Nature: Honey bees make erratic shriek-like sounds when they detect GIANT HORNETS nearby


How honey bees alert their hive to attacks by killer GIANT HORNETS: Insects make erratic shriek-like sounds when they detect the predators are nearby, study finds

  • Researchers led from Wellesley College recorded hornet attacks in Vietnam
  • They detected a unique alarm signal which they call an ‘antipredator pipe’ 
  • This sound is harsh and irregular, the team said, with abrupt frequency shifts
  • It has much in common with the alarm signals made by primates and meerkats 


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Honey bees make erratic, shriek-like warning sounds when they come under attack from vicious giant hornets (Vespa soror), a study has revealed.

Vespa soror — a close relative of the so-called murder hornets, V. mandarinia — attack bee colonies in groups, looking to overwhelm the pollinators’ colonies.

Experts led from Wellesley College recorded alarm signals made by bees in Vietnam, detecting a unique and previously unknown call dubbed an ‘antipredator pipe’.

This sound — distinct from the hissing and ‘stop’ signals previously observed in honey bee colonies — were harsh and irregular, with abrupt shifts in frequency.

When worker bees produced antipredator pipes, other members of the colony would gather at their hives’ entrance and start engaging in defensive actions. 

Such can include spreading animal dung around the colony entrance to repel the giant hornets, as well as forming ‘hot defensive balls’ to warm the attackers to death.

Honey bees make erratic, shriek-like warning sounds when they come under attack from vicious giant hornets (Vespa soror), a study has revealed. Pictured: V. soror on a bee hive

Honey bees make erratic, shriek-like warning sounds when they come under attack from vicious giant hornets (Vespa soror), a study has revealed. Pictured: V. soror on a bee hive

Vespa soror (pictured) ¿ a close relative of the so-called murder hornets, V. mandarinia ¿ attack bee colonies in groups, looking to overwhelm the pollinators' colonies

Vespa soror (pictured) ¿ a close relative of the so-called murder hornets, V. mandarinia ¿ attack bee colonies in groups, looking to overwhelm the pollinators' colonies

Vespa soror (pictured) — a close relative of the so-called murder hornets, V. mandarinia — attack bee colonies in groups, looking to overwhelm the pollinators’ colonies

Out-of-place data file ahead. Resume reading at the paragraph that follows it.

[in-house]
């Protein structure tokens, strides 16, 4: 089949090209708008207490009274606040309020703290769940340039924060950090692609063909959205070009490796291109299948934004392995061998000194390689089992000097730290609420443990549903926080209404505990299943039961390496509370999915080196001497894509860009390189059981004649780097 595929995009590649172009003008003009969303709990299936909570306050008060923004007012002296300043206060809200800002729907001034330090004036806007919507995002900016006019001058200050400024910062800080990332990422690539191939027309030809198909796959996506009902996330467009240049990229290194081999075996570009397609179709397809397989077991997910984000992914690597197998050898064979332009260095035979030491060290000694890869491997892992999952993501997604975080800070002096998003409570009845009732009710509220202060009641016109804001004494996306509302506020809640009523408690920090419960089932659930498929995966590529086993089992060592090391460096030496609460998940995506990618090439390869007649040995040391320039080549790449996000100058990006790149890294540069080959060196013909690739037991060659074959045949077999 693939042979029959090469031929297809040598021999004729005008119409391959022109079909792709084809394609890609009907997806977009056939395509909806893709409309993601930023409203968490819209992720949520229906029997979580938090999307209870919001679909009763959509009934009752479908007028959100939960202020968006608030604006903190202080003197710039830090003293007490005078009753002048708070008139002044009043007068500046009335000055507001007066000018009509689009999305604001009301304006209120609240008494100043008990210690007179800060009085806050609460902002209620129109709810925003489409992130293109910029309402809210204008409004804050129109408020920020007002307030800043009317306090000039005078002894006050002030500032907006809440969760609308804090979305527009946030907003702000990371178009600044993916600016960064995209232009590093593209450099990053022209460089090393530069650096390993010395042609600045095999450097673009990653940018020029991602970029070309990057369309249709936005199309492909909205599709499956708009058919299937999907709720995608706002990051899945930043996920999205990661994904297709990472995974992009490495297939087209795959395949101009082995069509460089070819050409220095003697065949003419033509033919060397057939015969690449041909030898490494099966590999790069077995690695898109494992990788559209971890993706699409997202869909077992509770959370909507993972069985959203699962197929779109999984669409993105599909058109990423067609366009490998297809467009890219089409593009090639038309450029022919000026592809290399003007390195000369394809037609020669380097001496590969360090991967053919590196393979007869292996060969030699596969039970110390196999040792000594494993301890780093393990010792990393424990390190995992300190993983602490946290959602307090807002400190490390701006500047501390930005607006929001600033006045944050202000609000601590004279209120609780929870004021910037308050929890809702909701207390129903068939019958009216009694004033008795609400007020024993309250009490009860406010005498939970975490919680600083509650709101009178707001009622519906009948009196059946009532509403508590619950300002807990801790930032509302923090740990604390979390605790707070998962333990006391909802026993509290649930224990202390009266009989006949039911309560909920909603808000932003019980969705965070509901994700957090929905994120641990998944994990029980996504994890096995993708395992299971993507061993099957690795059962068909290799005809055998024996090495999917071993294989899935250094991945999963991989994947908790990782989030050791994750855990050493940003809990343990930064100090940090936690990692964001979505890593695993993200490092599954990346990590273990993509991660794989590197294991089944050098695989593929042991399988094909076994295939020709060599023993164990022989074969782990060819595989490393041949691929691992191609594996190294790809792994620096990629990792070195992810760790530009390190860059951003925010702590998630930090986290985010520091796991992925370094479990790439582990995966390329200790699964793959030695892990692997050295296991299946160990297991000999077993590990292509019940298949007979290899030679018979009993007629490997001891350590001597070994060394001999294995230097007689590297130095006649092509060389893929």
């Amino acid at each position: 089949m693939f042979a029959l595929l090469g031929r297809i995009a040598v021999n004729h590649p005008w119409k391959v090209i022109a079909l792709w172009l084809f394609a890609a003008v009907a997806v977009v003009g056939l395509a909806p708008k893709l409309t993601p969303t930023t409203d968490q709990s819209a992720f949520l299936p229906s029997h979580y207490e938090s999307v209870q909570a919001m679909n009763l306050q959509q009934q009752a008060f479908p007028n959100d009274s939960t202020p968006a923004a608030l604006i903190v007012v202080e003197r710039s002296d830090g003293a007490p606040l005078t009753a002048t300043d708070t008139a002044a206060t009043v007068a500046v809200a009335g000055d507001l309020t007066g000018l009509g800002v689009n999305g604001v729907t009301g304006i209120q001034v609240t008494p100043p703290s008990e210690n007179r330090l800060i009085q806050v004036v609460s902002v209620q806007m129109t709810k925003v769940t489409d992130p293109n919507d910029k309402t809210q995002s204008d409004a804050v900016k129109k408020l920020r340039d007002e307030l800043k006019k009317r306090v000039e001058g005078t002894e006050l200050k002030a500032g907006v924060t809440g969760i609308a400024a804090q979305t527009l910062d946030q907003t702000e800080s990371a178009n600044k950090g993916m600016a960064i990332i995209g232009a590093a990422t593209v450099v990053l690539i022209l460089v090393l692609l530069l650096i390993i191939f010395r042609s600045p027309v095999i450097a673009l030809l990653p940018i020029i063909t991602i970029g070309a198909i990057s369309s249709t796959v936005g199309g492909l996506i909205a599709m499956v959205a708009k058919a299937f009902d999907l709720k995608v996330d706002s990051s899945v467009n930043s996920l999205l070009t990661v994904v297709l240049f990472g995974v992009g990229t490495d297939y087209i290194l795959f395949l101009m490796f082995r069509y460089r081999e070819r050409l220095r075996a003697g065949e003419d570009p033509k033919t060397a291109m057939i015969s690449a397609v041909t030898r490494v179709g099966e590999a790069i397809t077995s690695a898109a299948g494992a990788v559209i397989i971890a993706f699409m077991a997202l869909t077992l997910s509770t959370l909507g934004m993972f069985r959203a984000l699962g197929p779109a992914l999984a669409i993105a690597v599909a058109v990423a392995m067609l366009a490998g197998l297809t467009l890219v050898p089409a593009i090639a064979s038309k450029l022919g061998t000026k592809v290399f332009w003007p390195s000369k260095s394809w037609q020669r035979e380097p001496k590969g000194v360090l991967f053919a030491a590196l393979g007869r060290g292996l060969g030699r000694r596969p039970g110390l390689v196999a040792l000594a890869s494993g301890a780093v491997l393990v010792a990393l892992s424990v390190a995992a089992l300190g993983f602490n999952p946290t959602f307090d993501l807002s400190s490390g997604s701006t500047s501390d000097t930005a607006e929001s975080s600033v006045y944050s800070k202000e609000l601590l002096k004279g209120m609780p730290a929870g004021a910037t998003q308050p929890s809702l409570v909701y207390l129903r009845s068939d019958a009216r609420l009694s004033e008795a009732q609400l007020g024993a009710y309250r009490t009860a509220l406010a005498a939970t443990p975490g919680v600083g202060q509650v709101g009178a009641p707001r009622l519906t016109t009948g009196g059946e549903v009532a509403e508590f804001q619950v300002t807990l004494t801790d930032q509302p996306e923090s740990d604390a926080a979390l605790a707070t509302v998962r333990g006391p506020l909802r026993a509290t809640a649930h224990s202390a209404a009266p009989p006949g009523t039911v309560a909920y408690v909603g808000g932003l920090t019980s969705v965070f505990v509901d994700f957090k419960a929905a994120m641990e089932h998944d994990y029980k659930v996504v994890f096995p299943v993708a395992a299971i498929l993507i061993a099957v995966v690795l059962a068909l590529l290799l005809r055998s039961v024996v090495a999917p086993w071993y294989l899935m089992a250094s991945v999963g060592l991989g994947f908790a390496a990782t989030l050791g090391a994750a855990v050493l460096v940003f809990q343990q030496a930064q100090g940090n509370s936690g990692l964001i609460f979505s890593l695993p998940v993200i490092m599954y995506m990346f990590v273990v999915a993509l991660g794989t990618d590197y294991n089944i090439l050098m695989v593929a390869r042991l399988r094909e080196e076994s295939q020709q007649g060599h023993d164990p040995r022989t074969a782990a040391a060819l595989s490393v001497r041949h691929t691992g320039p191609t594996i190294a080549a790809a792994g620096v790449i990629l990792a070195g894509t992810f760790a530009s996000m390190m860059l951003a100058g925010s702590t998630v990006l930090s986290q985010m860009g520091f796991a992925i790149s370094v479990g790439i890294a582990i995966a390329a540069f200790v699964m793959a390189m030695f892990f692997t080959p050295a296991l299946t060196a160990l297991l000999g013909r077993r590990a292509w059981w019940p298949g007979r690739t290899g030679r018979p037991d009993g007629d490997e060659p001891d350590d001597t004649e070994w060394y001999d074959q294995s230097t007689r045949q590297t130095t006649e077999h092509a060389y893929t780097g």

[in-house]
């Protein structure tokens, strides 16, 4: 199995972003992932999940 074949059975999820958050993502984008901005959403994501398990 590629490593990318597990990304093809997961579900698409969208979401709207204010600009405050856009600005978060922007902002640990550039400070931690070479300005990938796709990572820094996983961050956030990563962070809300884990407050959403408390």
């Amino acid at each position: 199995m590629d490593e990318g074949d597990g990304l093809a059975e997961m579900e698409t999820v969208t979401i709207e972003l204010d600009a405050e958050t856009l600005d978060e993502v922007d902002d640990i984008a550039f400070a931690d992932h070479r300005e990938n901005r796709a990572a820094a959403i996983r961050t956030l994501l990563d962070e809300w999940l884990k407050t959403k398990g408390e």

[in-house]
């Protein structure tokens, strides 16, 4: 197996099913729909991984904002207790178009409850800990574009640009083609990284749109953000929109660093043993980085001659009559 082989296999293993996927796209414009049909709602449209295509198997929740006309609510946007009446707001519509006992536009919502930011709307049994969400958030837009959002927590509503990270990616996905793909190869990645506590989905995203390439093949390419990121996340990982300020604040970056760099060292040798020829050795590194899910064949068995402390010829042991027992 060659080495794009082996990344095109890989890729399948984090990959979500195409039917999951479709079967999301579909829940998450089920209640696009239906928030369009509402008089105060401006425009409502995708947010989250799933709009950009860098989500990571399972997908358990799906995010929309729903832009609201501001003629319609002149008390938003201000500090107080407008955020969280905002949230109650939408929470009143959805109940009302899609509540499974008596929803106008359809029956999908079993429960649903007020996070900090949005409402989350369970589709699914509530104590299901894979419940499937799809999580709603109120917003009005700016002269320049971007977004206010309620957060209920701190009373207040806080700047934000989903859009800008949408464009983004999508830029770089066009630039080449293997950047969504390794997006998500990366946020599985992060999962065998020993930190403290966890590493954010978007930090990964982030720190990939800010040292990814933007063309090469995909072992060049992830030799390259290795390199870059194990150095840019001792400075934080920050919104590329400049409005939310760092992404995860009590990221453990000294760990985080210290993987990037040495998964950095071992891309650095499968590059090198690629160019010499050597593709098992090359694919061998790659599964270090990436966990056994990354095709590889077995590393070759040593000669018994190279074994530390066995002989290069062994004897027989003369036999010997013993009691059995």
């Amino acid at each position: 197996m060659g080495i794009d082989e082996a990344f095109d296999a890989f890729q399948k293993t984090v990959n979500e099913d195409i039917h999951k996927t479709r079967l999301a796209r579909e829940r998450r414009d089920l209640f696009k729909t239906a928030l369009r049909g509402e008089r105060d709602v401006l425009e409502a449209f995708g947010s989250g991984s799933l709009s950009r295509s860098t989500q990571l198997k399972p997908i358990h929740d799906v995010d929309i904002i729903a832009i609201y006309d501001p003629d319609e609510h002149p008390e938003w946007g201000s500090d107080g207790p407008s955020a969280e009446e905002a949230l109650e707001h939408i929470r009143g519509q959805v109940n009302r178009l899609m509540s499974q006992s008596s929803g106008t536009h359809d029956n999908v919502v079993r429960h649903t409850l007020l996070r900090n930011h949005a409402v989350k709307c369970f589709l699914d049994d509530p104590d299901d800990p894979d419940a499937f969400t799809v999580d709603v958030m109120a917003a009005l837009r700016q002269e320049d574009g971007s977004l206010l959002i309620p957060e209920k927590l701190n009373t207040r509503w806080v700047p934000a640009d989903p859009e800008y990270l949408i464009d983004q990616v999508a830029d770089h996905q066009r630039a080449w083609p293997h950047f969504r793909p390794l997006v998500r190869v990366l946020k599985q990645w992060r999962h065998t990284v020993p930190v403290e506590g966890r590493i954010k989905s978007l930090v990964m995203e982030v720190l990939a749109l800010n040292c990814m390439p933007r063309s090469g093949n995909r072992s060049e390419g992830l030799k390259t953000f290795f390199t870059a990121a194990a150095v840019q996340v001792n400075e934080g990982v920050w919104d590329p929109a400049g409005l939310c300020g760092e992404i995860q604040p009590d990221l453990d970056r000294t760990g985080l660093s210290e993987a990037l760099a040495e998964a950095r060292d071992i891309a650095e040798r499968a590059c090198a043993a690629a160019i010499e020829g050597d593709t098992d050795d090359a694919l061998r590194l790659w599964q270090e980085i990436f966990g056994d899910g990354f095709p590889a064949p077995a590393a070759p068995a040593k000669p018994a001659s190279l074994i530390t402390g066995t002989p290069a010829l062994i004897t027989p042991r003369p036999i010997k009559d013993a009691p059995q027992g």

ANTIPREDATOR PIPES

Professor Mattila and colleagues noted that when bees make antipredator pipes they raise their abdomens, buzz their winds and run about frantically.

At the same time, they reveal their so-called Nasonov gland on the tip of their abdomen, which is known to release pheromones. 

According to the team, the bees’ behaviour suggests that they are producing multiple types of information to warn their nestmates of the danger — something the team want to investigate further. 

The study was undertaken by entomologist Heather Mattila of Wellesley College in Massachusetts and her colleagues.

According to Professor Mattila, the bees’ distress signals are so distinctive that hearing it for the first time gave her the chills. 

‘The pipes share traits in common with a lot of mammalian alarm signals, so as a mammal hearing them, there’s something that is instantly recognisable as communicating danger.’

‘It feels like a universal experience,’ she concluded. 

Panic signals employing rapidly shifting frequencies are also produced by various other animals, including birds, meerkats and various primates.

For their study, Professor Mattila and colleagues spent seven years observing interactions between giant hornets and Asian honey bees, recording the sounds of hornet attacks on apiaries in Vietnam.

In total, the researchers’ microphones — which they installed within hives — captured nearly 30,000 bee signals over the course of 1,300 minutes (nearly 22 hours) of monitoring.

When colonies were not under threat, the recordings were found to be relatively quiet and calm. However, when the hornets attacked, hive chatter increased eight-fold to become noisy and frenetic.

Bees, the team explained in their paper, ‘are constantly communicating with each other, in both good times and in bad.’

‘But antipredator signal exchange is particularly important during dire moments when rallying workers for colony defence is imperative.’